Analysis of Robert Browning's Poetry

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Analysis of Robert Browning's Poetry

Many poems must be read more than once to be fully understood. It


often that one may notice something that wasn't noticed the first time

around. It is also possible for a poem to be read once, and have


the full meaning. Sometimes poems leave one thinking because the poem

doesn't provide enough information for an affirmative conclusion. "My


Duchess" provides examples of leaving readers unclear of the full


and unclear of affirmative conclusions. By using reader-response


and new historicism, one may fully understand, (or understand as much


possible), the meanings of Browning's work.

Before women held jobs outside of the home, before men became less

dominate than women, before intense science fiction devastated the

minds of

disbelieving alien followers, and possibly before women started to


acceptable grooming - there was poetry. When "My Last Duchess" was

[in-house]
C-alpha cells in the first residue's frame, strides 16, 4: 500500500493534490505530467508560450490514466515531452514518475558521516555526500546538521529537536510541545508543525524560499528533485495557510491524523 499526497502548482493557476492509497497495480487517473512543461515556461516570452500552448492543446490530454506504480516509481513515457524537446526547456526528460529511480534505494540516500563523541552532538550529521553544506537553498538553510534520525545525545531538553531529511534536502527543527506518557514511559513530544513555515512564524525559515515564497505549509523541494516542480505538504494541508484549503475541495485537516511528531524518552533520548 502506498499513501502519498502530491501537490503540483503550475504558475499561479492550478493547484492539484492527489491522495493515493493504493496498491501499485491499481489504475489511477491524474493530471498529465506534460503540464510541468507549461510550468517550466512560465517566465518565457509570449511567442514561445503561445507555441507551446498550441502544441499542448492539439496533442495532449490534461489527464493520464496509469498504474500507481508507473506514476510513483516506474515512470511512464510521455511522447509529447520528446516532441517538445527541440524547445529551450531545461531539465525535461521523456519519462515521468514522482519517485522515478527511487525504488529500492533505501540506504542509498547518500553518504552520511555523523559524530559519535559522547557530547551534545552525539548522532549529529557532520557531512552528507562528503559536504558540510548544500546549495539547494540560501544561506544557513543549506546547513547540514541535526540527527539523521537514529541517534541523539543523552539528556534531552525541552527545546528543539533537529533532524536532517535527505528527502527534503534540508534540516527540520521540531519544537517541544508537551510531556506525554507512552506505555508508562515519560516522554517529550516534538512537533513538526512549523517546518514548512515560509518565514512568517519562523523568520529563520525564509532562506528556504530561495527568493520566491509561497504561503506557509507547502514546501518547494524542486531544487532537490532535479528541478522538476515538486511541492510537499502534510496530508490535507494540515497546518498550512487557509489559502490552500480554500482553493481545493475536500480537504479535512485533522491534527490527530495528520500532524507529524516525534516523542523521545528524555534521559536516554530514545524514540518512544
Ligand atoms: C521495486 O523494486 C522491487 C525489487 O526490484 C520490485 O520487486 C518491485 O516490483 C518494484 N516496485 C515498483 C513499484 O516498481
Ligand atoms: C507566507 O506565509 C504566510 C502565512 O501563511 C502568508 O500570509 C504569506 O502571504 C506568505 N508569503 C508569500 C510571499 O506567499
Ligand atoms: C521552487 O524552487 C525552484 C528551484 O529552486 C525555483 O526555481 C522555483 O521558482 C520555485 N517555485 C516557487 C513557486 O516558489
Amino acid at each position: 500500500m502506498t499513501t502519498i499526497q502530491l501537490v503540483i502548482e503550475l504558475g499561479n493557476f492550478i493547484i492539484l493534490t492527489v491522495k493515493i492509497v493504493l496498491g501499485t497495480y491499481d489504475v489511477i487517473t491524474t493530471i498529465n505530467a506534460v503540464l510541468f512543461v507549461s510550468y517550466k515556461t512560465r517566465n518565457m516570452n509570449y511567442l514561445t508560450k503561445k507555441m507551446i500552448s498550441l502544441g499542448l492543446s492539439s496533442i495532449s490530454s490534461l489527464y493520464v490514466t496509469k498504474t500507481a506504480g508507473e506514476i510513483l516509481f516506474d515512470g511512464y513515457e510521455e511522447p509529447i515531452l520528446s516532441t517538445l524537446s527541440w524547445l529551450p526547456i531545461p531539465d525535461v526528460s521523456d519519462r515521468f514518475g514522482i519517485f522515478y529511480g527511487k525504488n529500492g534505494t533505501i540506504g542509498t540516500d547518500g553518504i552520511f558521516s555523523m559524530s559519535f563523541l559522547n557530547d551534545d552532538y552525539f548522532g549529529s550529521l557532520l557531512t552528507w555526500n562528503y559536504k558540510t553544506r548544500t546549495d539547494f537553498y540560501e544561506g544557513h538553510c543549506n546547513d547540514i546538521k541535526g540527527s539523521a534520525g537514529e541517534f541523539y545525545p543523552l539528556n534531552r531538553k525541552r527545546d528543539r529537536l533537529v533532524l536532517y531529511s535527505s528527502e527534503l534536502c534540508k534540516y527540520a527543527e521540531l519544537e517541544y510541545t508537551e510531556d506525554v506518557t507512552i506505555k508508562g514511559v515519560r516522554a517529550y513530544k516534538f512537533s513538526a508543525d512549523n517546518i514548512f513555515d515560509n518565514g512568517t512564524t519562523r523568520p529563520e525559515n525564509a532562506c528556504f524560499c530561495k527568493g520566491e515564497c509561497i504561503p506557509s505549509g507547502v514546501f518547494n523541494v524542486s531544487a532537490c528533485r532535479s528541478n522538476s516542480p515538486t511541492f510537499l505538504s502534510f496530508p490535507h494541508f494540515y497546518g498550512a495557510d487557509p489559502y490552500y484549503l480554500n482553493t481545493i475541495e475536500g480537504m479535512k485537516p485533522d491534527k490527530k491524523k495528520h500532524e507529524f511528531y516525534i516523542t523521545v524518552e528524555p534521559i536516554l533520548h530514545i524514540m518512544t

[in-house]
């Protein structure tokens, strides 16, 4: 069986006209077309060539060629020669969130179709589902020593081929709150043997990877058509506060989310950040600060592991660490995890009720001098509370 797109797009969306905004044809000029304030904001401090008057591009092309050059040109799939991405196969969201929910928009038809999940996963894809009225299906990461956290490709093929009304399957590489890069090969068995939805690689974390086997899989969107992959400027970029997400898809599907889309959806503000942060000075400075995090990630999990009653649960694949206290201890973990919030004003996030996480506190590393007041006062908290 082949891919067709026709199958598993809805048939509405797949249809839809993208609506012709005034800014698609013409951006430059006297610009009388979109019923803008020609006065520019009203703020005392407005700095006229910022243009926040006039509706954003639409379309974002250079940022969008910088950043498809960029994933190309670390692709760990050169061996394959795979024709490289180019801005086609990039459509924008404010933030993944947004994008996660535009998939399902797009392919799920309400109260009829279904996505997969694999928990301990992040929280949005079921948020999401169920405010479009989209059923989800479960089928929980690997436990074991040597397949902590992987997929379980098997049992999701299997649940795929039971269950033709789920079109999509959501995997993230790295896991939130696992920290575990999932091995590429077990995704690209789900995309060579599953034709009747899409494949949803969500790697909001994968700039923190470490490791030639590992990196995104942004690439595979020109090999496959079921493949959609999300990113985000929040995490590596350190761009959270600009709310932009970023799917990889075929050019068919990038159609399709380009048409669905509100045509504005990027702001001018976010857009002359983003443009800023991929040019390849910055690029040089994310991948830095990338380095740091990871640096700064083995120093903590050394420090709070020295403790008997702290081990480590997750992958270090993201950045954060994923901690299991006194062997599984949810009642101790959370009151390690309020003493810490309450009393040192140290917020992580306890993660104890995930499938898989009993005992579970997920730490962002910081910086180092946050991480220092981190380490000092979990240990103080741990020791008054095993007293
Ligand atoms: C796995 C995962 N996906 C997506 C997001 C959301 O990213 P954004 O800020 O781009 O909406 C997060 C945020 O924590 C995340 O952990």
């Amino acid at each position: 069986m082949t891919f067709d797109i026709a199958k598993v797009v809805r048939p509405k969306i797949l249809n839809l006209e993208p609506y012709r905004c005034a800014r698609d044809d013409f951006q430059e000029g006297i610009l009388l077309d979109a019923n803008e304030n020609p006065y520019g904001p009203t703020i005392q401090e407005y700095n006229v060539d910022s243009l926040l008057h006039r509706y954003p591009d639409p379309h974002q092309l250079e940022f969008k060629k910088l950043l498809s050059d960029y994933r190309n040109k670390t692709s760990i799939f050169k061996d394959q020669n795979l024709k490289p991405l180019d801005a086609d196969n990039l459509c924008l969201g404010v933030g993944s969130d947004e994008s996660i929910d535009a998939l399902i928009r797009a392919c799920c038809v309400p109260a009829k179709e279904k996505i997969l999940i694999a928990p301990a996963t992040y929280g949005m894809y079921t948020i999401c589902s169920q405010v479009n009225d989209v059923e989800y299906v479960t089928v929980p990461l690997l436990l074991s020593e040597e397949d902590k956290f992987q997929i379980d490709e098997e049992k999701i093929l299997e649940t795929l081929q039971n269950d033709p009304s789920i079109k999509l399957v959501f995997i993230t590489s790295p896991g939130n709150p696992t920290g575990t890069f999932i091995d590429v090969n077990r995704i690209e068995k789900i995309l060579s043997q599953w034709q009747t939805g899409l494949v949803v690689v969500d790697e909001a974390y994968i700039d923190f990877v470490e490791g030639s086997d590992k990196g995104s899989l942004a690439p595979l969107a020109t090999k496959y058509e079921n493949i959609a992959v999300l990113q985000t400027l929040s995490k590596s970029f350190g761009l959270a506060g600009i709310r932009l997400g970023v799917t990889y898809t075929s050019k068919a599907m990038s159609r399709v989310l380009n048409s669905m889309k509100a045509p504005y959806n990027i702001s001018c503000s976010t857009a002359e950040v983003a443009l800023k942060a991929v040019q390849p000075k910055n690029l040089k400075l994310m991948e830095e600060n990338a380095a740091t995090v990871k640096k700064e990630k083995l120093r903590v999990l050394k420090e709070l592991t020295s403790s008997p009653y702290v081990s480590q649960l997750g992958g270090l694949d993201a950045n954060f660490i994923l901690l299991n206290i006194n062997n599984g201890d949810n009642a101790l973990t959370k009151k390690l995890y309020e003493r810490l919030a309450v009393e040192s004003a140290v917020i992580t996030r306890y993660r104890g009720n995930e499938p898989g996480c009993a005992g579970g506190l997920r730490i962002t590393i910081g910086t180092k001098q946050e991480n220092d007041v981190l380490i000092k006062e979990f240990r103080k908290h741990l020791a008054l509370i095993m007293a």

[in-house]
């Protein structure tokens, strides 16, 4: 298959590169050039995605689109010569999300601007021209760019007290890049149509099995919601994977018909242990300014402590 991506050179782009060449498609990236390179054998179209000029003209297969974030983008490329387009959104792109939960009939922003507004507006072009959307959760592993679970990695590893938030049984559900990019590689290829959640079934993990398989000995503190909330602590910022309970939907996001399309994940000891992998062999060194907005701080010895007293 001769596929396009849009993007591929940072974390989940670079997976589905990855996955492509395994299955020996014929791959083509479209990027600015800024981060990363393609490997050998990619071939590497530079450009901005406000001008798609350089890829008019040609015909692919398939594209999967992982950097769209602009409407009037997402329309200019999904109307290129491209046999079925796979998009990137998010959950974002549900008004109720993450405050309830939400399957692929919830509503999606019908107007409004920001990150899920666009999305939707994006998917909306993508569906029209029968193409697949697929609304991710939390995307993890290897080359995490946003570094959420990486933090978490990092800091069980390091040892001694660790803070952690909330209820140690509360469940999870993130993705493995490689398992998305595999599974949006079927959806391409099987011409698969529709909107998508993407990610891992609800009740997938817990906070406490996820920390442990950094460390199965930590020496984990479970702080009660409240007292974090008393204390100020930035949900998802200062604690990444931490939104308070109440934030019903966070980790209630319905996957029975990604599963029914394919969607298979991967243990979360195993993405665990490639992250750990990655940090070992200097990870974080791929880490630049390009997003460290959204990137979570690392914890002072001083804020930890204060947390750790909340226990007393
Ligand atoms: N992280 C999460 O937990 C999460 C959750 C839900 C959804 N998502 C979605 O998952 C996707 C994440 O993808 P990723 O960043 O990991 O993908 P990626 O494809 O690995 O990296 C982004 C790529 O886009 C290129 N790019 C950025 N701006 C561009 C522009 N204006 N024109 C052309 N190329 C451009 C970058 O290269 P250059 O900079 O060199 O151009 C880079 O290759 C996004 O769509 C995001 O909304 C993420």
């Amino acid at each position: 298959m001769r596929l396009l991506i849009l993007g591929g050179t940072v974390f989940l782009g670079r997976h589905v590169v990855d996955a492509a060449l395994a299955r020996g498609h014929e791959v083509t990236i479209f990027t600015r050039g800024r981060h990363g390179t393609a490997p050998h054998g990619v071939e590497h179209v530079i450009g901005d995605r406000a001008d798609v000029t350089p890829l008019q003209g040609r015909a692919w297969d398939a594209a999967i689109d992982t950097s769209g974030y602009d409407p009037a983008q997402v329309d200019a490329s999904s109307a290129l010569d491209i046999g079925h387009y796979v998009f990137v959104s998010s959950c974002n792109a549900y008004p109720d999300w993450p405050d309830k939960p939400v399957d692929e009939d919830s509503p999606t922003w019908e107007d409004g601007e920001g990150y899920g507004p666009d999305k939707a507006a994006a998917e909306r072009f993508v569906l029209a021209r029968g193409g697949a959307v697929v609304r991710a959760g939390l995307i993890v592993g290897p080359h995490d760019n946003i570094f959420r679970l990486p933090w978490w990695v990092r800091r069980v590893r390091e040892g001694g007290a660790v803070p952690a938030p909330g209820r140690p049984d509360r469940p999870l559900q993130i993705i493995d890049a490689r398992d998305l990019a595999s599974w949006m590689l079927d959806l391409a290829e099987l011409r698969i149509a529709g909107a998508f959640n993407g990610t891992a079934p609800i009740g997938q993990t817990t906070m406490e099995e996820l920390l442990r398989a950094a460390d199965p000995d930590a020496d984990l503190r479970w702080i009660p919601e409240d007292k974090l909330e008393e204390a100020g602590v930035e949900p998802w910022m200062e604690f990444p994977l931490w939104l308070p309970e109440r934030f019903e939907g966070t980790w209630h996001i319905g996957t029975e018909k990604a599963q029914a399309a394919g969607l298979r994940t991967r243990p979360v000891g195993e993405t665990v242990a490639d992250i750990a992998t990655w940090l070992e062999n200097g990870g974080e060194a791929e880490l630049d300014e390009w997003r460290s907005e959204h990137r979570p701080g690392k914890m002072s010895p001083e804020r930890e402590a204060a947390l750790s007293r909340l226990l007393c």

in 1842, women held a different place in society than they do today.


were objects. Men ruled the world. Only Mother Nature and Mother Mary


any say in anything. Times have changed. Women have positions in


and have as much power as men . When this poem was created, women were

merely the trophy of men. Much like they have become augmented

trophies of

men today, women of the past had no say in anything. When people read


poem, they may think "why does the woman put up with the duke, why


she leave him?" Back then, women listened to the man they belonged to;


was their master. Today, a woman with even the slightest bit of common


does not put up with the attitude of any man.

"Too easily impressed: she liked whate'er

She looked on, and her looks went everywhere."

To an understanding human being of today, this means she was

friendly and

smiled frequently to show shewas an easy going person, rather than

displaying the attitude of a unfriendly type. However, men of today


resemble the men of earlier days; when a woman smiles at someone else,


men become jealous, enraged and even murderous; just ask Mr.
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